Regal Cinemas begins checking bags, purses before admission at theaters nationwide

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Thursday, August 20, 2015
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KNOXVILLE (WABC) -- Your next trip to the movie theater may feel more like a trip through airport security, as Regal Entertainment Group has become the first national cinema chain to announce random inspections of bags and backpacks.

The new policy, posted on its website, says "backpacks and bags of any kind are subject to inspection prior to admission."

The movie theater chain hasn't said what's behind the new policy, only stating that it's in place to "ensure the safety of our guests and employees."

Regal Entertainment Group also admits the policy is "an inconvenience and that it is not without flaws, but hope these are minor in comparison to increased safety."

The Knoxville, Tennessee, company operates some 570 theaters around the country.

National Amusements Inc.'s Showcase chain, which runs about 30 theaters in the northeastern U.S., says on its website that it has banned backpacks and packages and reserves the right to search purses and bags. It says the policy, which began Aug. 7, will be in place "for the time being."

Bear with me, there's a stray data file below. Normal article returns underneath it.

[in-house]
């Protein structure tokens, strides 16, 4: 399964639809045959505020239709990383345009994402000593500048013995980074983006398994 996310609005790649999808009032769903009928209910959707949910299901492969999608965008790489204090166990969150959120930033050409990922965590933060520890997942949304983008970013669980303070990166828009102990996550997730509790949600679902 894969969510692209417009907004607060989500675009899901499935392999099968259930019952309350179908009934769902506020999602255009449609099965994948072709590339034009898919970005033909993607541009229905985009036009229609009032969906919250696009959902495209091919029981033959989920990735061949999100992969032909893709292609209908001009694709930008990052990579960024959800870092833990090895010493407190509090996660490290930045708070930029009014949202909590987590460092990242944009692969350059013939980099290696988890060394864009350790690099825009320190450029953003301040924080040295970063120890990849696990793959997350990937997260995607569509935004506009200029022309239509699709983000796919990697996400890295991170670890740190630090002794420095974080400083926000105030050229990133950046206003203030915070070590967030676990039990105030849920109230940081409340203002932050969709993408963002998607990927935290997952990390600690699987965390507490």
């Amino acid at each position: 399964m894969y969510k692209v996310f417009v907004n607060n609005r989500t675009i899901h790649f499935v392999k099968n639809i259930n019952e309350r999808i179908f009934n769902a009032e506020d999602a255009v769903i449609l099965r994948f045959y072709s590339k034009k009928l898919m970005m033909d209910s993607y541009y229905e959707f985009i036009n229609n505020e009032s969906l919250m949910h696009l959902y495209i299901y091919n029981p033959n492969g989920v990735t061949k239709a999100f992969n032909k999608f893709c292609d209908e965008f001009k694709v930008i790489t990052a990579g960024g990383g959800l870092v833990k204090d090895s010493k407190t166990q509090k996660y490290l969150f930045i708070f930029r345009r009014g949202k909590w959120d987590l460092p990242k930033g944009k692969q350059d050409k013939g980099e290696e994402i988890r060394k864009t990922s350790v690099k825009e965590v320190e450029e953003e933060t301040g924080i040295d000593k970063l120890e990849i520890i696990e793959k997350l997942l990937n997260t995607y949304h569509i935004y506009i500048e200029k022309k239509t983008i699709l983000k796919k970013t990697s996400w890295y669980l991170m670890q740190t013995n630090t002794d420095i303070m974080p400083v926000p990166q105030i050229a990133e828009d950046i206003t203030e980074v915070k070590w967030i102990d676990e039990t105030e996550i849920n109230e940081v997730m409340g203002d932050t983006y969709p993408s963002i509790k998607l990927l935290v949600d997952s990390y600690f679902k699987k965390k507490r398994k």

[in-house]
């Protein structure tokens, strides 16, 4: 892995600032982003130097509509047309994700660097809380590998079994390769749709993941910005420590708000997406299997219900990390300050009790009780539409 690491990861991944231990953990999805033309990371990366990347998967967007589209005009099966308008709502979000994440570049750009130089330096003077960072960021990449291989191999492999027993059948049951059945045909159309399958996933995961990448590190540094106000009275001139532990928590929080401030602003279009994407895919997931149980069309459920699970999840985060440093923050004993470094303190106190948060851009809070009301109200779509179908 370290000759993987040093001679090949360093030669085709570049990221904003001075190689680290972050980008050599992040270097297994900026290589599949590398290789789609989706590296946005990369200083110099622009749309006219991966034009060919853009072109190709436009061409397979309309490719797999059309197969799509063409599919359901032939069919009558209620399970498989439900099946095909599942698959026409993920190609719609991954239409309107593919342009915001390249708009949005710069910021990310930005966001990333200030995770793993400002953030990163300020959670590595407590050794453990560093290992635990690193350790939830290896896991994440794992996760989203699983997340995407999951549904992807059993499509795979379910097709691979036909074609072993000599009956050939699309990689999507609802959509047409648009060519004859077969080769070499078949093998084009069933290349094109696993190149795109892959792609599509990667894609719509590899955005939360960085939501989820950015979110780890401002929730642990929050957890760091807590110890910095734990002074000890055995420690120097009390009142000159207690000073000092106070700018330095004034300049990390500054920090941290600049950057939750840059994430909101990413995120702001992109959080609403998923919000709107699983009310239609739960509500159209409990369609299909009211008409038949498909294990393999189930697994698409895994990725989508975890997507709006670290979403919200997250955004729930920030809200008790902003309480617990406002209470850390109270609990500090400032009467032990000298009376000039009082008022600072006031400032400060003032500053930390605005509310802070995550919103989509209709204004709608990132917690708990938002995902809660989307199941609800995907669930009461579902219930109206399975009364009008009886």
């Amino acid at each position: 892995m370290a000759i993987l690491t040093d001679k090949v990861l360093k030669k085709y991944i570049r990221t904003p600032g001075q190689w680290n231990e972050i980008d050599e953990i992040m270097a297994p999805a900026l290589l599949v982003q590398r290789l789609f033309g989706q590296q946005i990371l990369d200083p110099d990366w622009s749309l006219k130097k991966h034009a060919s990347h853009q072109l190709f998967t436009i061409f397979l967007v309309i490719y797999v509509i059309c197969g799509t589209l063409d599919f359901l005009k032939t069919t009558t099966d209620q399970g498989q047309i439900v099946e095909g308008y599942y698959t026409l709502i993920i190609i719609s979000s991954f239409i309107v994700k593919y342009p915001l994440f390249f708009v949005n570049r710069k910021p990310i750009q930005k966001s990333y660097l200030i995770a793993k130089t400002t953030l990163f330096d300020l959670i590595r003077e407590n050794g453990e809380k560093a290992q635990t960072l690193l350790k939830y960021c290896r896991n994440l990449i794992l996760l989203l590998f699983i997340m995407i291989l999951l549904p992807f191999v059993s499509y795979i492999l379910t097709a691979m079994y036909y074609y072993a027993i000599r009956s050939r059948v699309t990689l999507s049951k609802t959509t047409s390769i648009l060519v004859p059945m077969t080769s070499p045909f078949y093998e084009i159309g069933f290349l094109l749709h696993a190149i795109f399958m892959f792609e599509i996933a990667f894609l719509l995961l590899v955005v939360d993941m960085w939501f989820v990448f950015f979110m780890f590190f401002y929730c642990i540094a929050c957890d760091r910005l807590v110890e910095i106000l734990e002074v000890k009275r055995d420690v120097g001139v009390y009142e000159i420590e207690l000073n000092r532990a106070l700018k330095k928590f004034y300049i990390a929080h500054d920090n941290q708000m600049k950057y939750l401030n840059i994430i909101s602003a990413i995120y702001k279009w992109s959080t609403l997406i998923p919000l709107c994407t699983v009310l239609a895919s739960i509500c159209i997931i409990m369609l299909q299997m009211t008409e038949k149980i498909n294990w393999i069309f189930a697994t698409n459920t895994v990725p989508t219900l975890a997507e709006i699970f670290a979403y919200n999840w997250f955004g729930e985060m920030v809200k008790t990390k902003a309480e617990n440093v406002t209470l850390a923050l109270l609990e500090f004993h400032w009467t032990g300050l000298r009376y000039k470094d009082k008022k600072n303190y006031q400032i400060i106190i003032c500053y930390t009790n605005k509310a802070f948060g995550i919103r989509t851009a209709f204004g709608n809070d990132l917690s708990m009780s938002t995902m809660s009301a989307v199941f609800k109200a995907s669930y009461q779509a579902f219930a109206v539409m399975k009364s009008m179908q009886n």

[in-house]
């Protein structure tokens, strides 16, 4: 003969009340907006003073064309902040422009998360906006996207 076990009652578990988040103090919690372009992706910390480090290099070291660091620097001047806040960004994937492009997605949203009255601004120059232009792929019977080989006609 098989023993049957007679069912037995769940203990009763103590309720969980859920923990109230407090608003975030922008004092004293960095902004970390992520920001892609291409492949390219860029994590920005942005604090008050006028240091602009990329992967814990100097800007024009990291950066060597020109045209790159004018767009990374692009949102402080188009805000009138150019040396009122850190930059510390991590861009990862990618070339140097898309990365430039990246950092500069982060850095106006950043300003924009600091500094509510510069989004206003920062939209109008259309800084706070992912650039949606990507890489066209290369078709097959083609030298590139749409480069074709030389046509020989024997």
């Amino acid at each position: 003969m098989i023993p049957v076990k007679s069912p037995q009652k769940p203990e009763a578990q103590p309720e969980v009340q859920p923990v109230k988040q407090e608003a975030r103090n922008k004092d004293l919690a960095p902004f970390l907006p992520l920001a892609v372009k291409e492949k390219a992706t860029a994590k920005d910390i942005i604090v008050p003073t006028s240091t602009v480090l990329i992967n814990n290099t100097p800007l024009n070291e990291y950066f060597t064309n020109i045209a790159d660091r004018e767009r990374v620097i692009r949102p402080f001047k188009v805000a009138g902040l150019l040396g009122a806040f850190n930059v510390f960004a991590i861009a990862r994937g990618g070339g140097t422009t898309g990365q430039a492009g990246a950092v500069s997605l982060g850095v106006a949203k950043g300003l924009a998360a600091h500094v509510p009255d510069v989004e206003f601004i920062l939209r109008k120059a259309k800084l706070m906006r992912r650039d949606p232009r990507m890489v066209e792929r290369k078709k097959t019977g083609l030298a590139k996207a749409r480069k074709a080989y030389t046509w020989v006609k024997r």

AMC Theatres spokesman Ryan Noonan said, "we don't comment on security measures publicly." Other chains, including Cinemark and Carmike, did not respond to requests for comment.

Earlier this month, a man with a history of mental illness and armed with a pellet gun, hatchet and pepper spray attacked guests at a mostly empty movie theater in Antioch, Tennessee, before being shot dead by police.

Two weeks before that, a man shot and killed two people and wounded nine others before fatally shooting himself during a screening of the movie "Trainwreck" at a theater in Lafayette, Louisiana.

The latest attacks came the same month that Colorado theater shooter James Holmes was sentenced to life in prison by a jury for killing 12 and injuring 70 theatergoers three years ago at a midnight premiere of "The Dark Knight Rises."

Last week, security was tight at the Los Angeles premiere of "Straight Outta Compton," with invited guests made to navigate various barricades and pass through metal detectors before picking up their tickets.

(The Associated Press contributed to this report)